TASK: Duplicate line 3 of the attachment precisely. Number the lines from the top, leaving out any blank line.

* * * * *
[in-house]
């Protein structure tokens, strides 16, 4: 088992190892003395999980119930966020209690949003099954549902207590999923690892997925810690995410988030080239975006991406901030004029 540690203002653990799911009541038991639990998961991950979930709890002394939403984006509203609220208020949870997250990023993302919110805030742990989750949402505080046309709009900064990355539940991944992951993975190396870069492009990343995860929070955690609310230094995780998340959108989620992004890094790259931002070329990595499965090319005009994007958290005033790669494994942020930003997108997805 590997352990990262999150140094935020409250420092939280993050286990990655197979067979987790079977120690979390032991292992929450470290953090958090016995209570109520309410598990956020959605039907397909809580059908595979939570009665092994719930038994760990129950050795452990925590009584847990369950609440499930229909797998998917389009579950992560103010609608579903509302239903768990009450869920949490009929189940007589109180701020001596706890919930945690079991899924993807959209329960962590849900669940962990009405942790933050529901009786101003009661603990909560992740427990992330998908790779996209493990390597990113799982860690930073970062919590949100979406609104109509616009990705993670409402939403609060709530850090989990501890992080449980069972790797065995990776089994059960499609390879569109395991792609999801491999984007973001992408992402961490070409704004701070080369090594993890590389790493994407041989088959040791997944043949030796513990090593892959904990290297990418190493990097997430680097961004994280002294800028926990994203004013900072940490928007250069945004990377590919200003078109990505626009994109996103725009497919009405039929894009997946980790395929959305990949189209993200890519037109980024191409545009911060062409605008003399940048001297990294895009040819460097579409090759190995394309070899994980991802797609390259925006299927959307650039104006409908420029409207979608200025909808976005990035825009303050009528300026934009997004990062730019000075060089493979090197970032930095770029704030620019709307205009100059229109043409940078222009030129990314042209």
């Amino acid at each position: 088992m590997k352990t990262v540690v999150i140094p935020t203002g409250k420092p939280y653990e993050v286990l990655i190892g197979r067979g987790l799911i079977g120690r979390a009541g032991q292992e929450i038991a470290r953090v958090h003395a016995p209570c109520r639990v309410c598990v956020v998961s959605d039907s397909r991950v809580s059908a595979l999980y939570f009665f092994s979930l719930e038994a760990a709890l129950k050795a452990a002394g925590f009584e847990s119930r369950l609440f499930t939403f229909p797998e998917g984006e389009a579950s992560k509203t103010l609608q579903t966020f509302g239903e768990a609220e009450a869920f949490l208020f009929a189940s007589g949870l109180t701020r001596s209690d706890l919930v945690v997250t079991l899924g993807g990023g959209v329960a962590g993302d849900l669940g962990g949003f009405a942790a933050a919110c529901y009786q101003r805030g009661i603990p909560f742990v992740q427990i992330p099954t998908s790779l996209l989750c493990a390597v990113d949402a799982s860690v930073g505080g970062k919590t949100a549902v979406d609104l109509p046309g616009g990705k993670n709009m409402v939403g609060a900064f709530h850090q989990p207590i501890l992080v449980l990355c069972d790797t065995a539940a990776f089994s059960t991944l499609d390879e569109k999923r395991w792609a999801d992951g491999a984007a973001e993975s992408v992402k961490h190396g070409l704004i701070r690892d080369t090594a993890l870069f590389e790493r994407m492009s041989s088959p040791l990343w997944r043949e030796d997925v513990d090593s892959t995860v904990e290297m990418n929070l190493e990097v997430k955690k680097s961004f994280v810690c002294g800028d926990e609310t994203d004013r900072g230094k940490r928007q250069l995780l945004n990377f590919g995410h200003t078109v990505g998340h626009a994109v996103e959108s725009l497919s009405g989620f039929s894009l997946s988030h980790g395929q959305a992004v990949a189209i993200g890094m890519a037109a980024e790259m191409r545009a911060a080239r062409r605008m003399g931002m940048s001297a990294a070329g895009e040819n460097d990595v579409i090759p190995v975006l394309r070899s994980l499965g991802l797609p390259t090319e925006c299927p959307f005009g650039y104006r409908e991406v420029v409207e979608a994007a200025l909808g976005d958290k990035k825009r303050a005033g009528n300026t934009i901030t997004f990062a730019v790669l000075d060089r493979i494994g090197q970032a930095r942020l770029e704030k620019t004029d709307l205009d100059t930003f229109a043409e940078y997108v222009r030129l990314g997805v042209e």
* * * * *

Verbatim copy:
């Amino acid at each position: 088992m590997k352990t990262v540690v999150i140094p935020t203002g409250k420092p939280y653990e993050v286990l990655i190892g197979r067979g987790l799911i079977g120690r979390a009541g032991q292992e929450i038991a470290r953090v958090h003395a016995p209570c109520r639990v309410c598990v956020v998961s959605d039907s397909r991950v809580s059908a595979l999980y939570f009665f092994s979930l719930e038994a760990a709890l129950k050795a452990a002394g925590f009584e847990s119930r369950l609440f499930t939403f229909p797998e998917g984006e389009a579950s992560k509203t103010l609608q579903t966020f509302g239903e768990a609220e009450a869920f949490l208020f009929a189940s007589g949870l109180t701020r001596s209690d706890l919930v945690v997250t079991l899924g993807g990023g959209v329960a962590g993302d849900l669940g962990g949003f009405a942790a933050a919110c529901y009786q101003r805030g009661i603990p909560f742990v992740q427990i992330p099954t998908s790779l996209l989750c493990a390597v990113d949402a799982s860690v930073g505080g970062k919590t949100a549902v979406d609104l109509p046309g616009g990705k993670n709009m409402v939403g609060a900064f709530h850090q989990p207590i501890l992080v449980l990355c069972d790797t065995a539940a990776f089994s059960t991944l499609d390879e569109k999923r395991w792609a999801d992951g491999a984007a973001e993975s992408v992402k961490h190396g070409l704004i701070r690892d080369t090594a993890l870069f590389e790493r994407m492009s041989s088959p040791l990343w997944r043949e030796d997925v513990d090593s892959t995860v904990e290297m990418n929070l190493e990097v997430k955690k680097s961004f994280v810690c002294g800028d926990e609310t994203d004013r900072g230094k940490r928007q250069l995780l945004n990377f590919g995410h200003t078109v990505g998340h626009a994109v996103e959108s725009l497919s009405g989620f039929s894009l997946s988030h980790g395929q959305a992004v990949a189209i993200g890094m890519a037109a980024e790259m191409r545009a911060a080239r062409r605008m003399g931002m940048s001297a990294a070329g895009e040819n460097d990595v579409i090759p190995v975006l394309r070899s994980l499965g991802l797609p390259t090319e925006c299927p959307f005009g650039y104006r409908e991406v420029v409207e979608a994007a200025l909808g976005d958290k990035k825009r303050a005033g009528n300026t934009i901030t997004f990062a730019v790669l000075d060089r493979i494994g090197q970032a930095r942020l770029e704030k620019t004029d709307l205009d100059t930003f229109a043409e940078y997108v222009r030129l990314g997805v042209e």